Friday, December 15, 2017

Going to the DMV means...

You know it hasn't been a stellar week if going to the DMV is the highlight. But wait, maybe it is. Because this is the first time I have lived in one place long enough to renew my driver's license!

As a seasonal worker, I kept the license from my home state for years, so I guess that could count. But it didn't, not really, because I was living in Nevada/Washington/New Mexico/Idaho/California; the venue changed with the seasons. Since then I've had licenses from three states, but I never stayed there long enough to have to renew. In fact, I never wanted to stay in one place that long. The horror! Wasn't  it better to keep on the move, seeing new places? I thought this way for years.

I recently went back to one of my favorite places for a book signing--the Sawtooth Mountains. I would have stayed here forever if there had been a long term job here.
Once, as I left yet another place, one of the maintenance guys said, "I hope you find what you're looking for." At the time, twenty-two and a long road ahead, I thought he was just envious. Stuck in a small town, a town he had always lived in, what could he know of the possibilities of the open road? Now, from the vantage of many more years lived, I realize I was looking for something, something intangible, something I'm still not sure I've found. But maybe I have found good enough.

I went for a run a couple of days ago. My running has been cut way back as I work on the strengthening exercises that are supposed to help my knees and hopefully address the clunking I feel in one of them. But I needed to run. I'd just run a short distance, I thought. But I didn't feel like it, not very much. We have been encased in a thick, freezing fog that isn't much fun to be out in. You have to slip and slide through snow. I sighed and donned my spikes. It's actually better for me to run on flatter surfaces and we have few of those. The small park it would be.

At the last minute I decided to take my camera. I don't usually run with one, because you know, I run. But daylight was fading and I thought I could endure the monotony of retracing my steps over the same miles by taking some pictures. Haphazardly I aimed my point and shoot camera at some flocked trees. Days later when I looked at the pictures I saw that they captured what I didn't see: a strange and beautiful world of darkness and fog. I kind of like them.

I think this looks like a painting...

Getting pretty dark....
I couldn't stay long: I didn't have a headlamp and the last part of the run is on the road. As I headed down the last switchback, I passed Joe with his mutt, headed back in. Joe pushes the darkness, always, and I laughed to myself because I know that. There's all sorts of things you learn, living in one place for a long time. Like, just maybe, this is as good as it gets.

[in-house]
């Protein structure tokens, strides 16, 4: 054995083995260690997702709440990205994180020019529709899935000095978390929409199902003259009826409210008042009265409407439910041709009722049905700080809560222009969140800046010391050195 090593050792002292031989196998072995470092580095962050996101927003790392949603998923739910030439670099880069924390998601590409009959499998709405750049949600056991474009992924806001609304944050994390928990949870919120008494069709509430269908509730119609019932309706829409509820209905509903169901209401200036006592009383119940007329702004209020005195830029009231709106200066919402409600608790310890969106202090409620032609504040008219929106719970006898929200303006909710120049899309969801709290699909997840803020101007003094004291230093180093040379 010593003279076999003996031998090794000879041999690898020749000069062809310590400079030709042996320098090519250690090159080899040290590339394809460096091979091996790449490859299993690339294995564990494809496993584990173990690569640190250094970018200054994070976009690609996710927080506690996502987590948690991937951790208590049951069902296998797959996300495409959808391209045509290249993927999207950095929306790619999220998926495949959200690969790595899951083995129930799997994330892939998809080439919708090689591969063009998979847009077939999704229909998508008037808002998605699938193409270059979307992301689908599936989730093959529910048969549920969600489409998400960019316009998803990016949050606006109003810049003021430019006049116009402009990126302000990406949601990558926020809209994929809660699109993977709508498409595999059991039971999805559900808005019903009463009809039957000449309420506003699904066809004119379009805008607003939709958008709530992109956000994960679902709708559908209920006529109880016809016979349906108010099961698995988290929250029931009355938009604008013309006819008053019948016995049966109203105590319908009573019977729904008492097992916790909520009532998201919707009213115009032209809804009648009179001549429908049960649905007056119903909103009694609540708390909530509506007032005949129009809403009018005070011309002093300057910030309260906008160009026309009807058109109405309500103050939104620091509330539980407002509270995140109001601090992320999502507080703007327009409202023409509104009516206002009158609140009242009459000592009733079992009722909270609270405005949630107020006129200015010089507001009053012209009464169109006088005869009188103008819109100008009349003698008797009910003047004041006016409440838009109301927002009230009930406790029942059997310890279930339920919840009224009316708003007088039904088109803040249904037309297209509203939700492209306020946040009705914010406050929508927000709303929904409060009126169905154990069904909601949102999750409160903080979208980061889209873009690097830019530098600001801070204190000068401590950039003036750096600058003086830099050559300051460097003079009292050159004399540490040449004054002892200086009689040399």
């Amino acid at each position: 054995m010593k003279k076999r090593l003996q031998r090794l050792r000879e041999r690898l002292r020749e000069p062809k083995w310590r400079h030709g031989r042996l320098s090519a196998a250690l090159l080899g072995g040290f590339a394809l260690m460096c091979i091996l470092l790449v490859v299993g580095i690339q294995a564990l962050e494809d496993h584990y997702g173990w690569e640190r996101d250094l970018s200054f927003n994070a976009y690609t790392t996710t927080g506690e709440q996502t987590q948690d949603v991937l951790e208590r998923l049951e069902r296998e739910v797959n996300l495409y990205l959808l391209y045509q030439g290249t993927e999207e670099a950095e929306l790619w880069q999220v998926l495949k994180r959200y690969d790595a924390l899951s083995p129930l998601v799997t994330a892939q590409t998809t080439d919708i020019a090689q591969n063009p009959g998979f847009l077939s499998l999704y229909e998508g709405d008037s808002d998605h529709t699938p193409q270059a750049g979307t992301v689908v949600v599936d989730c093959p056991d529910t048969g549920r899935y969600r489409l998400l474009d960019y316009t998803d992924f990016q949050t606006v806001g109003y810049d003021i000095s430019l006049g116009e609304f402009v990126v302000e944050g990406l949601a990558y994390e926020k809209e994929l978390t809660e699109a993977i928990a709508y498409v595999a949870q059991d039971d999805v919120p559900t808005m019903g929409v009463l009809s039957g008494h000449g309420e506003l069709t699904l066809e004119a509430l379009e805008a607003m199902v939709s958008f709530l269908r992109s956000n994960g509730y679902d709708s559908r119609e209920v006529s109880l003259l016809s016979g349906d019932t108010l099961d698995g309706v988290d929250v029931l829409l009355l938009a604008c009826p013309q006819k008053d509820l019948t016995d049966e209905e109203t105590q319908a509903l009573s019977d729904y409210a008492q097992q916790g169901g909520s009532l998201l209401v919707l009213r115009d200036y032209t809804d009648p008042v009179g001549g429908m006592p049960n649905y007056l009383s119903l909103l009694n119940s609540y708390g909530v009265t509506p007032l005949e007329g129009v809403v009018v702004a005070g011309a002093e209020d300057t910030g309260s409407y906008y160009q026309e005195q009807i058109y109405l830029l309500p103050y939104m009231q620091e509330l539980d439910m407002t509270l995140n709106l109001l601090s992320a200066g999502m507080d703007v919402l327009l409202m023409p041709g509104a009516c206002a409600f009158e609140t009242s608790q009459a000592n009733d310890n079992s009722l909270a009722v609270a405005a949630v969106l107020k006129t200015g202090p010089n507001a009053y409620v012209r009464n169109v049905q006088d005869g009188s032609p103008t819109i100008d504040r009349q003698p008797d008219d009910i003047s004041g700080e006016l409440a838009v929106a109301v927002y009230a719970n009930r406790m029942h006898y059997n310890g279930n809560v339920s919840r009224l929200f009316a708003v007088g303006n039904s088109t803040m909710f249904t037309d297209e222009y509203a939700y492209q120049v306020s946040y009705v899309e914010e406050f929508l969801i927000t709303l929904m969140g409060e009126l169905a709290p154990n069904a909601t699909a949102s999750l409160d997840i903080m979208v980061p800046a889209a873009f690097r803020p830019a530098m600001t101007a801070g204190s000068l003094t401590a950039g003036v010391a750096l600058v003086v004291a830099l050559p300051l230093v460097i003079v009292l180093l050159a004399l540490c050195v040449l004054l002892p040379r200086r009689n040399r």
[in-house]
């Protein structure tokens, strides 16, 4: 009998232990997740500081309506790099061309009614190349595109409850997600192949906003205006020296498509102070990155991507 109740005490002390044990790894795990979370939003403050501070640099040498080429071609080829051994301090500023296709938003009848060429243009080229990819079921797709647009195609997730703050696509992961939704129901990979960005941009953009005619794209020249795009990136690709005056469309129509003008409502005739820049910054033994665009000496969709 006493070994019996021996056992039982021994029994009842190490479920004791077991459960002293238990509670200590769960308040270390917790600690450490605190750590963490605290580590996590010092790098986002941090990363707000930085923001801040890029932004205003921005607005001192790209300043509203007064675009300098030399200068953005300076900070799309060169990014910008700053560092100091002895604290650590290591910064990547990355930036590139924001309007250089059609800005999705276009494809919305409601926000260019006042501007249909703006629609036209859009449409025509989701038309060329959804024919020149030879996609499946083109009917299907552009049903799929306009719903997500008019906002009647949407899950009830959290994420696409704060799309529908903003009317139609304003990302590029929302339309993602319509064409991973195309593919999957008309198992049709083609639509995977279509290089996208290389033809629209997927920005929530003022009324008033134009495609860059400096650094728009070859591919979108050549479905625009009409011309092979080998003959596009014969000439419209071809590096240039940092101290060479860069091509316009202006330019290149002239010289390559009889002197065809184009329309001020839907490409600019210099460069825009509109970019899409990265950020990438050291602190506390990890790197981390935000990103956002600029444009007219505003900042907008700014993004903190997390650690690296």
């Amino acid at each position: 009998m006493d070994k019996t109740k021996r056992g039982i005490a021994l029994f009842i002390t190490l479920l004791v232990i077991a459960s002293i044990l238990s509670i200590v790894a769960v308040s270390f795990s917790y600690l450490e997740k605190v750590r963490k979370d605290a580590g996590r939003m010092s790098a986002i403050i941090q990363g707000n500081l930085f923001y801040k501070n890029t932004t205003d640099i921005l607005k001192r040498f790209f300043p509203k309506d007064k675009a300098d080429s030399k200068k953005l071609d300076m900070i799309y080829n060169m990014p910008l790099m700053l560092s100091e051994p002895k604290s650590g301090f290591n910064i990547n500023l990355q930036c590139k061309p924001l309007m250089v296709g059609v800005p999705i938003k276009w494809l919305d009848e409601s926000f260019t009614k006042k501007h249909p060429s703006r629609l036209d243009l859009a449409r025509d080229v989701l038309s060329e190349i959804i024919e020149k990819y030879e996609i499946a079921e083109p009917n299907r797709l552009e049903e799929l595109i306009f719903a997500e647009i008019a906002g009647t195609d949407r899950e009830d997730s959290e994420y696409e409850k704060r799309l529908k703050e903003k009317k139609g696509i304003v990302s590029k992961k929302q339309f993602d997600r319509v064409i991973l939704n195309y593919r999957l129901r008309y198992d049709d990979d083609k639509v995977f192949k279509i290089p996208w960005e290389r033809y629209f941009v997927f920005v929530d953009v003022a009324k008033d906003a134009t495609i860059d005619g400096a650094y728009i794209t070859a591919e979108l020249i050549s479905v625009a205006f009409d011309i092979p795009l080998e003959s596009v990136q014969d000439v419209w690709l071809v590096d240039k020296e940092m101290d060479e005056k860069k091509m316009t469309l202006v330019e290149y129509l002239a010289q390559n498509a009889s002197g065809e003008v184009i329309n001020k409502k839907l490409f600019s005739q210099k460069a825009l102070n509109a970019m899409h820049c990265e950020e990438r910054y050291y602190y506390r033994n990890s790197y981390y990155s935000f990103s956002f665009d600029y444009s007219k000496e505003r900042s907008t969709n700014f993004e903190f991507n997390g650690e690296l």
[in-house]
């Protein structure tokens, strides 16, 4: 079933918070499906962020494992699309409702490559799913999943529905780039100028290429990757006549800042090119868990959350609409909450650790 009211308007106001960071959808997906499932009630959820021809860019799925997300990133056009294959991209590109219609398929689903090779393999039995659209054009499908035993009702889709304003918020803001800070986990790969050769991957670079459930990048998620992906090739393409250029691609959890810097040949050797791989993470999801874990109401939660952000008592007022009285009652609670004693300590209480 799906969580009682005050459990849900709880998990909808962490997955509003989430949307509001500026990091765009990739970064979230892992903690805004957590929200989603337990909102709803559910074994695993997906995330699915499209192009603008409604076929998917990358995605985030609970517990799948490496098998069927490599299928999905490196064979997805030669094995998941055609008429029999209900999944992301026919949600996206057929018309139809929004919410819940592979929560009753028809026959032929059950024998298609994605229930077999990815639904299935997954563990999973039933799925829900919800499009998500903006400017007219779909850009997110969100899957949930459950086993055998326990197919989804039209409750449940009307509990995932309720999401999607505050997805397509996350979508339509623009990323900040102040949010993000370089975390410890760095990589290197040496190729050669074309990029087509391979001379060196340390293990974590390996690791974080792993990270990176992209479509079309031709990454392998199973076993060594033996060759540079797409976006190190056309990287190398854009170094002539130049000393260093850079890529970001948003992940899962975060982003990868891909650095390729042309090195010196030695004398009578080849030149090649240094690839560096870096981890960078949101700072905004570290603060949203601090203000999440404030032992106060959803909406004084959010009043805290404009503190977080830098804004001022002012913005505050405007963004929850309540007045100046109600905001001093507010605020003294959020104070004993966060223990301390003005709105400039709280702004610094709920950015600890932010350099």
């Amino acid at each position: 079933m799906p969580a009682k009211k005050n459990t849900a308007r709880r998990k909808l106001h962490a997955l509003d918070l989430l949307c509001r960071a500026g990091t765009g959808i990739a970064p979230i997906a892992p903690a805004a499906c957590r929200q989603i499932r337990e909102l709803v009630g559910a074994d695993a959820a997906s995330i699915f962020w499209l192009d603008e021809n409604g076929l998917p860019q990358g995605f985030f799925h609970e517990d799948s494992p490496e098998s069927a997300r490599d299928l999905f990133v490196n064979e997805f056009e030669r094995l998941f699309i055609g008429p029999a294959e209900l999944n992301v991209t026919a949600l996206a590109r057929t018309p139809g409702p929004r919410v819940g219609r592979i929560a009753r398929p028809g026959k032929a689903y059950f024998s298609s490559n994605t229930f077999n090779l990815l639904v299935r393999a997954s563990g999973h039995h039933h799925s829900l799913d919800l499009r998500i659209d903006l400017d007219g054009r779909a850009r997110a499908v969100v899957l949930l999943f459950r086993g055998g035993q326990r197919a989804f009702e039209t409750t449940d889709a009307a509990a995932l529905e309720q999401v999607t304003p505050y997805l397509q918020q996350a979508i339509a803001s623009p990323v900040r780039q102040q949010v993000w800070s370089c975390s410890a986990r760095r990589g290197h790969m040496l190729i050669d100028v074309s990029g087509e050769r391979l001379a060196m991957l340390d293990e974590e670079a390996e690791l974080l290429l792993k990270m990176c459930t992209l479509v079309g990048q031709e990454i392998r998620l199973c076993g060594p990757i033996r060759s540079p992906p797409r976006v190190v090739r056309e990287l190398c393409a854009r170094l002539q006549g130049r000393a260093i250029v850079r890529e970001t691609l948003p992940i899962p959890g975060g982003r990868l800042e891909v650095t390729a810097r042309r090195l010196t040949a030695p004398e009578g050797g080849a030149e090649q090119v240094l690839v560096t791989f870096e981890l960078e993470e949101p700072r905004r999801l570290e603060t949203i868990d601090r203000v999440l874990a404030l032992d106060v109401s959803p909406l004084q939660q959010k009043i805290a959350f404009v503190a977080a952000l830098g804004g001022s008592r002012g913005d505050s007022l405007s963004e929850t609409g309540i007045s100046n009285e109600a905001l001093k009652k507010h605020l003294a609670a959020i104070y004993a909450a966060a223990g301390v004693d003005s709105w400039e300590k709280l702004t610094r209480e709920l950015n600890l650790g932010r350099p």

I don't regret my seasonal migrations, even as I see more settled friends be able to retire at a young age, even as I realize far-flung friends aren't really friends anymore, casualties of distance. Moving every six months for eleven years was the best gift of adventure. I wouldn't want to be in that life anymore, but I'm glad I had it. Those were my glory days, but I don't mean that everything is downhill from now on. Just different. 

By the way, I approached the DMV with fear and loathing. I recalled when I had to go in Alaska to get a new state license. It took forever, and the DMV lady was famous for her efficiency and lack of smiling (we used to try to get her to smile. It never worked). More than one person slunk away near tears after being chastised for not having the right forms. Here, though, I was in and out in about ten minutes, with a nice picture! I can live with that for the next several years.


  1. Glad all went smoothly at the DMV. I love your 'painting pic'.

    1. Totally by accident and with lack of skill. But I like it...

  2. I am glad you got a pretty picture. I had to renew this year and the picture is not nearly so nice as the last picture I had which was apparently so good that the ladies at the bank commented on it every time I came in, about what an amazingly beautiful driver's license photo I had. Oh well.
    I seem to uproot a lot as well though not so much as you did in your seasonal days. I seem to circle around the place called home just trying to get closer and closer.

  3. The DMV lady commented that this one was much better than the last one! I like that analogy of circling to get close to home. You are getting there!

  4. You did get some nice photos from your foggy run. When I'm out on one of my usual running routes, I don't often carry a camera either. Today I was kicking myself because I saw such a nice sunset from Green Mountain and I didn't even have my phone with me. Still, would I have enjoyed the scene as much while fumbling with a camera? Probably not.

    Back in 2003, while bike-touring from SLC to New York, we met a man in Kentucky whose accent was so thick we could barely understand him. He asked where we started riding that morning. When we mentioned a town that was about 40 miles away, he was astonished. He couldn't believe we had ridden pedal bikes such a distance. Although he knew of the town, he'd never been there himself. In fact, except for one high school trip on a bus to Memphis, he'd never traveled farther than about 25 miles from this farm. *In his whole life.* I was so amazed by that. "You don't want to travel?" I asked. "Nope," he replied. "Don't have much interest."

    All kinds of people live in the world. It is fascinating.

    1. I've met people like that. Most often from the South actually. Some international travelers I know probably look at me that way when I say there aren't a lot of countries I'm all that interested in going to. But a 25 mile radius is pretty small!


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